“He was in a bad way, he had lumps on his head, and he had grazes on one of his hips, and marks on his body, his shoulder of course he couldn't move his shoulder very well because it was ripped off the chest wall and he had to have a whole heap of scans and things and work very hard on that to get it back to where it is now,” Corey’s mum remembered.

“It’s affected us all mentally.”

During the court hearing Angelique said supporters of the officers involved were calling Corey "scum" and mumbling other derogatory comments under their breath."

NSW police accused of bashing Corey Barker cleared by court
A group of policemen have been found not guilty of charges almost six years after a man was allegedly bashed at a NSW police station.

"I actually had to go out and ask for them to be spoken to and told to stop," she said. 

"I would never have said anything like that about the officers." 

The acquittal of the officers comes after the Police Integrity Commission found the officers had lied about the incident, and tampered with the CCTV footage, which later had to be repaired.

But those findings were ruled inadmissible during the court hearing that found the policemen not-guilty, something Corey’s family expressed disappointment with.

“Well in the court case they weren’t allowed to disclose that all the officers were a part of the Police Integrity Commission investigation because that was admitted from the court hearing, the injuries to Corey that also wasn’t allowed to be discussed in the court case…the reason why they said was because the officers have to live in the community," Jason Sines said. 

“Leaving out key information like that and not making it a fair level playing field for the hearing well it puts Corey's case behind the blackboard from the start."

The District Court jury had been shown CCTV footage that appeared to show Mr Barker being assaulted by officers as he was moved from a dock to a cell.

The footage, which the defence claimed did not show all of the events because it had been recorded on a delayed-capture mode, did not show Mr Barker punching Mr Hill.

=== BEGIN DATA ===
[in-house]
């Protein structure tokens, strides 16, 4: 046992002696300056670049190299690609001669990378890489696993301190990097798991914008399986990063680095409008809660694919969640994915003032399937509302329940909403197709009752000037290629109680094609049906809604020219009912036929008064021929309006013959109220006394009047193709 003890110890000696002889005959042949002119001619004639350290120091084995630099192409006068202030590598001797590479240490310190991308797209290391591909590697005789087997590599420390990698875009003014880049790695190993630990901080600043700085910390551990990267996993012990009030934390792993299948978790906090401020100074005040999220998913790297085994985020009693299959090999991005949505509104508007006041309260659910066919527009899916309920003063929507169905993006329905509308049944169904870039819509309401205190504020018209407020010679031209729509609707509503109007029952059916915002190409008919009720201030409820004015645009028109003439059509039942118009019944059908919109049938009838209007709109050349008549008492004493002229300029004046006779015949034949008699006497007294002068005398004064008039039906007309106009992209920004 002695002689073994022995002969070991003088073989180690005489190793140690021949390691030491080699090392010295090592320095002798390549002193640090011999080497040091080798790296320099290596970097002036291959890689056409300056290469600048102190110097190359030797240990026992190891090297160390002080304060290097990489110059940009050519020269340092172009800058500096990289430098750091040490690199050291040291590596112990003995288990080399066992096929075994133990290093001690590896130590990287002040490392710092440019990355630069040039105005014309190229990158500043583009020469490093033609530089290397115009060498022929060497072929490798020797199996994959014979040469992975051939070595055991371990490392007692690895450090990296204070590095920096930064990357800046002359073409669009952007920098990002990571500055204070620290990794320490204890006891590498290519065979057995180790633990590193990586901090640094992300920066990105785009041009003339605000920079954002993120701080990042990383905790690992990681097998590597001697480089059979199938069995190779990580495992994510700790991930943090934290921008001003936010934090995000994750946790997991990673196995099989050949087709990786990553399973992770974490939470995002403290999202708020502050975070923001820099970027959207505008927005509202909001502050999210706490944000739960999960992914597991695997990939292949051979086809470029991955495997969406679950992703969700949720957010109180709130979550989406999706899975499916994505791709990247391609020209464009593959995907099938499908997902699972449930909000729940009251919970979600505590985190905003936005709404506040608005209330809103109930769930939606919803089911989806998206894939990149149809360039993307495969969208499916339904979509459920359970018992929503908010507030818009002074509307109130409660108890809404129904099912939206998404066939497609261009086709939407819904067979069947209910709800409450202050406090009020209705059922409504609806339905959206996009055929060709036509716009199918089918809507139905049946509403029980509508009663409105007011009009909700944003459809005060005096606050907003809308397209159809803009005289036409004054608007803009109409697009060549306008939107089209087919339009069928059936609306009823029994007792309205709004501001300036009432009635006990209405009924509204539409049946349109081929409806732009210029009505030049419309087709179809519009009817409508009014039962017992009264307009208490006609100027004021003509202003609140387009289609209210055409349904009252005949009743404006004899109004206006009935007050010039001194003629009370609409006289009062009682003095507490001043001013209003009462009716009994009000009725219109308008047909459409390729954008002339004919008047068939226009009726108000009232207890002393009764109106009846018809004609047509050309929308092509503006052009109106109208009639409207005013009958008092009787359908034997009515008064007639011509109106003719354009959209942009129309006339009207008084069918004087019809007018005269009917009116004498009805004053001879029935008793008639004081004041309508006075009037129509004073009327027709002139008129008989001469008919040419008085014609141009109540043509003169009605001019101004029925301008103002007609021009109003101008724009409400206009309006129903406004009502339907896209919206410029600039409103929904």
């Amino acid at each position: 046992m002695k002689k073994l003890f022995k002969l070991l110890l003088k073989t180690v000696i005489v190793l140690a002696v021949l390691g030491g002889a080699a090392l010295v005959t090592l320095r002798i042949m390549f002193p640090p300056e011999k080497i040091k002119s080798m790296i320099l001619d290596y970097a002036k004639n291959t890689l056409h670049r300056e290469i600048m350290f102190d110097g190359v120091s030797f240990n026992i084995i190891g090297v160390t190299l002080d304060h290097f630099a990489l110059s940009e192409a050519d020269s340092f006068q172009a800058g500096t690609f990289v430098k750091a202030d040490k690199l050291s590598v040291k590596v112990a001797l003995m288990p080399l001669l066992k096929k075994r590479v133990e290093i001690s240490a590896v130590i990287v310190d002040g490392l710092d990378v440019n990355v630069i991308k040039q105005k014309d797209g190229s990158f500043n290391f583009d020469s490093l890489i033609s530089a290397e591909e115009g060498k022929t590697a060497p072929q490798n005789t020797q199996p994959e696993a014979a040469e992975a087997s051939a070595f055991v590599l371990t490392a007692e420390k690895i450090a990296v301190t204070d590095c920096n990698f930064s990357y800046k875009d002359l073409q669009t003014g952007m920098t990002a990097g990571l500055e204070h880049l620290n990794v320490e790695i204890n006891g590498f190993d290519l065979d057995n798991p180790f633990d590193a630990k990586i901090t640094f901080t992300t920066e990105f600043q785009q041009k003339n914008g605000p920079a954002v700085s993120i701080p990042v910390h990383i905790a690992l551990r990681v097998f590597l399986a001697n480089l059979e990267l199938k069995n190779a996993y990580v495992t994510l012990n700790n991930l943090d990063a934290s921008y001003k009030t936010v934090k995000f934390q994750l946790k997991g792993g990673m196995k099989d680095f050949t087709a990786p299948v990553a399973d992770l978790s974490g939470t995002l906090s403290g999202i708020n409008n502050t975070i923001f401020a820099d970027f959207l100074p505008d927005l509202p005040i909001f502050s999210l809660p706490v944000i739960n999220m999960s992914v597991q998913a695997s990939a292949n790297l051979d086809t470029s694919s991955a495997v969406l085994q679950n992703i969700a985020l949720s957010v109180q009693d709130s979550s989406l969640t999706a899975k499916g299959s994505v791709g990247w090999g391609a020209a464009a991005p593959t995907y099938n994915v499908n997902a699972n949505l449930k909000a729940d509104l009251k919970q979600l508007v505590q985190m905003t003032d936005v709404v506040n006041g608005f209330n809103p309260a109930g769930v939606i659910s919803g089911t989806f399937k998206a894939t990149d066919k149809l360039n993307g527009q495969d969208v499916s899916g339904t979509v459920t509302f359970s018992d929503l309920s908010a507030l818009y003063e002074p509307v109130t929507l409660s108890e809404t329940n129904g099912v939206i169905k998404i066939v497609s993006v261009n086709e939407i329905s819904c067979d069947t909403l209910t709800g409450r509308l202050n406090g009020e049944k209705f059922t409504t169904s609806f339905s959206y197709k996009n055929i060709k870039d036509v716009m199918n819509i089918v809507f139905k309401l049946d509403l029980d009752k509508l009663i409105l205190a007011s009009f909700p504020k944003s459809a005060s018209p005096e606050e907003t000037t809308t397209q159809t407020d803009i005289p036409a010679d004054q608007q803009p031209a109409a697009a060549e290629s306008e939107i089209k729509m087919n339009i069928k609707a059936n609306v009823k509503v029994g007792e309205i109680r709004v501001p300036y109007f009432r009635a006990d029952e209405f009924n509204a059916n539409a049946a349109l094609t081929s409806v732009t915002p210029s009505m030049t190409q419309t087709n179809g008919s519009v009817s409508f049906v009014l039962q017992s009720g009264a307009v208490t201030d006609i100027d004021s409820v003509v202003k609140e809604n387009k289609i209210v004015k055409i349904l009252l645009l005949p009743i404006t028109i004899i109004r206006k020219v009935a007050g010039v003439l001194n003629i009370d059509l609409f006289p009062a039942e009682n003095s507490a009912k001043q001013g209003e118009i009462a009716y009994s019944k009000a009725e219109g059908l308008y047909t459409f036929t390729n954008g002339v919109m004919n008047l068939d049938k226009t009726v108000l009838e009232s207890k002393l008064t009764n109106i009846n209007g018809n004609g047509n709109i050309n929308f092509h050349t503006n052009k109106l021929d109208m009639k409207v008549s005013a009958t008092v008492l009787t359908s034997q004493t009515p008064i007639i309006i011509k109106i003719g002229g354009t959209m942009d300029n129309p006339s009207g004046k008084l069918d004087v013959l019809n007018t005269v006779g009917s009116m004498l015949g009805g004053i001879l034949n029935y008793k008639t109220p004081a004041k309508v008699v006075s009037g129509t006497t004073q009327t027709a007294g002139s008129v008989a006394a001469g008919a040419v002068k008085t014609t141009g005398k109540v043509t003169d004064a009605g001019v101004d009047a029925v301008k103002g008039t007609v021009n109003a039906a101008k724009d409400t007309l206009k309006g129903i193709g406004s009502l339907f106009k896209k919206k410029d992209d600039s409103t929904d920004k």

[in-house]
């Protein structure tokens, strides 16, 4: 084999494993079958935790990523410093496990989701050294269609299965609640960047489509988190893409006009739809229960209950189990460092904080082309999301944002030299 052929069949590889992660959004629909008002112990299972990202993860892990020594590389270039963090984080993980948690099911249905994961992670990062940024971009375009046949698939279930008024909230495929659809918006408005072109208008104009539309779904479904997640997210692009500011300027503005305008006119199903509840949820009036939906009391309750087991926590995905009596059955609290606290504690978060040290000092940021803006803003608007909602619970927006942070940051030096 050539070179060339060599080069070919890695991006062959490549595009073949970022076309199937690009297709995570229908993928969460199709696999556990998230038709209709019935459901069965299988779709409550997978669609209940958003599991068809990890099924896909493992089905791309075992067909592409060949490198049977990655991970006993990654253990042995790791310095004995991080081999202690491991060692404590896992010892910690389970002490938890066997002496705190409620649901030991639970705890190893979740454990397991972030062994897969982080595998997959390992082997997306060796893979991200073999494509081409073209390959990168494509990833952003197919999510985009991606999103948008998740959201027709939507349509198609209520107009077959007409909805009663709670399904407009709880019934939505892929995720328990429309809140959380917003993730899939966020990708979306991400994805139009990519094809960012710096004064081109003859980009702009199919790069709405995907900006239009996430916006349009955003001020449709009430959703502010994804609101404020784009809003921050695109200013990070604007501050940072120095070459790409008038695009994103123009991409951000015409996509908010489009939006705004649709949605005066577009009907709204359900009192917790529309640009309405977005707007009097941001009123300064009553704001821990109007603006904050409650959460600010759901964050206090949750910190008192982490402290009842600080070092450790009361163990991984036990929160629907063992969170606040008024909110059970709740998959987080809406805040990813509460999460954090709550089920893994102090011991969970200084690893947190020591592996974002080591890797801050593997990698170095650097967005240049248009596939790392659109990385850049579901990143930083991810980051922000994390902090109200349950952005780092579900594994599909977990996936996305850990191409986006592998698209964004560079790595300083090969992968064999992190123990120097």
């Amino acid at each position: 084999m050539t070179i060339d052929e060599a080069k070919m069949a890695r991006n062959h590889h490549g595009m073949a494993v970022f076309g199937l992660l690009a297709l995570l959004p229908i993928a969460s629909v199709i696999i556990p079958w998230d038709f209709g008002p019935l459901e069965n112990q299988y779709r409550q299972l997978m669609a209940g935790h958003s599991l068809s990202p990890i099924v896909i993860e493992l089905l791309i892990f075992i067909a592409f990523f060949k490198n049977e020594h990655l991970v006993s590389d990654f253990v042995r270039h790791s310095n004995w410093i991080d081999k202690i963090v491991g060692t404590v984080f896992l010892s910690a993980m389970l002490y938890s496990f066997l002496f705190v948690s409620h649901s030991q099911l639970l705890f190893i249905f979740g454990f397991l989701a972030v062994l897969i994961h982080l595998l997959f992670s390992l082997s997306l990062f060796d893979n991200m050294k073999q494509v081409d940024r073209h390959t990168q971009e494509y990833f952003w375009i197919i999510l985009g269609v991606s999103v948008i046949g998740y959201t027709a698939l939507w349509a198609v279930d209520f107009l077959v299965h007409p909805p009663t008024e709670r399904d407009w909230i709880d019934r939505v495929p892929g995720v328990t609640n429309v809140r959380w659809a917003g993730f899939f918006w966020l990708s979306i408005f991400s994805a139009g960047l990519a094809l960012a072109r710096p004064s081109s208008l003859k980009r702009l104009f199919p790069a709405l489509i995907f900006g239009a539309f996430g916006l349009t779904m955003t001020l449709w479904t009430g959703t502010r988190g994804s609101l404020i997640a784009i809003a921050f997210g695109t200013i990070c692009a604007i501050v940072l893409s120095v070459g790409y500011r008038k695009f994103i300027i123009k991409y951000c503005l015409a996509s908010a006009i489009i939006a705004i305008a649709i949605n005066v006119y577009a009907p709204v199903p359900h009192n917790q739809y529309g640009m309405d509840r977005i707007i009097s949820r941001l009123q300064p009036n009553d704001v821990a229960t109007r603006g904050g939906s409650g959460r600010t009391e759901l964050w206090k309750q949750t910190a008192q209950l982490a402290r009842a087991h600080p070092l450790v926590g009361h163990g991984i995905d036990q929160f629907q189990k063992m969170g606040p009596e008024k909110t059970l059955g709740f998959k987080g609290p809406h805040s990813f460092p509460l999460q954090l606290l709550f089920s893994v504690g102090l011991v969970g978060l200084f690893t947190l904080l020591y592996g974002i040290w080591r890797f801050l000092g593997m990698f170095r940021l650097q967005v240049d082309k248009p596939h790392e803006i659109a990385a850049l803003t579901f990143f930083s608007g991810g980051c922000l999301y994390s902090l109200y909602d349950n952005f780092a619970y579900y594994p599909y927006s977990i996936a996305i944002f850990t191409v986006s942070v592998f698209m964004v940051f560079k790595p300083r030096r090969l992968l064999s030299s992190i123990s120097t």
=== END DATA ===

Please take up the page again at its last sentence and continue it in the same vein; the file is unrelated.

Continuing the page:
Mr Barker was charged with assaulting the officer in 2011 but the case was thrown out.

The PIC later found he had never attempted to punch Mr Hill.

After Corey was dragged along the floor at the front of the police station in 2011, he was taken to a cell at the back of the station.

His mum has called for camera's to be put in that section too, so nothing can happen behind the scenes.

"I just believe that although we have the footage of what happened at the front, there is also back cells and he got hit out in the back cells as well and there’s no cameras to tell us what happened in the back cells," she said.

"Having cameras in the back cells is crucial after what happened to Corey and also with all of the story's we've heard from other people that we've talked to since this has happened to Corey.

"Cameras need to be in the back cells as well as in the main police building, and that could also help police as well," she reiterated. 

The six year battle has left a terrible legacy with the family, but Corey Barker is trying to move forward.

"He is going to university now and he's tyring to do psychology so he can help other people who may have experienced this sort of thing, so that's a really positive thing for him but it's taken him a long time," Angelique Sines said. 

The family added they hope government considers their plea for more Indigenous representation on jury's and more cameras in police stations, so other families don't have to go through what the they did.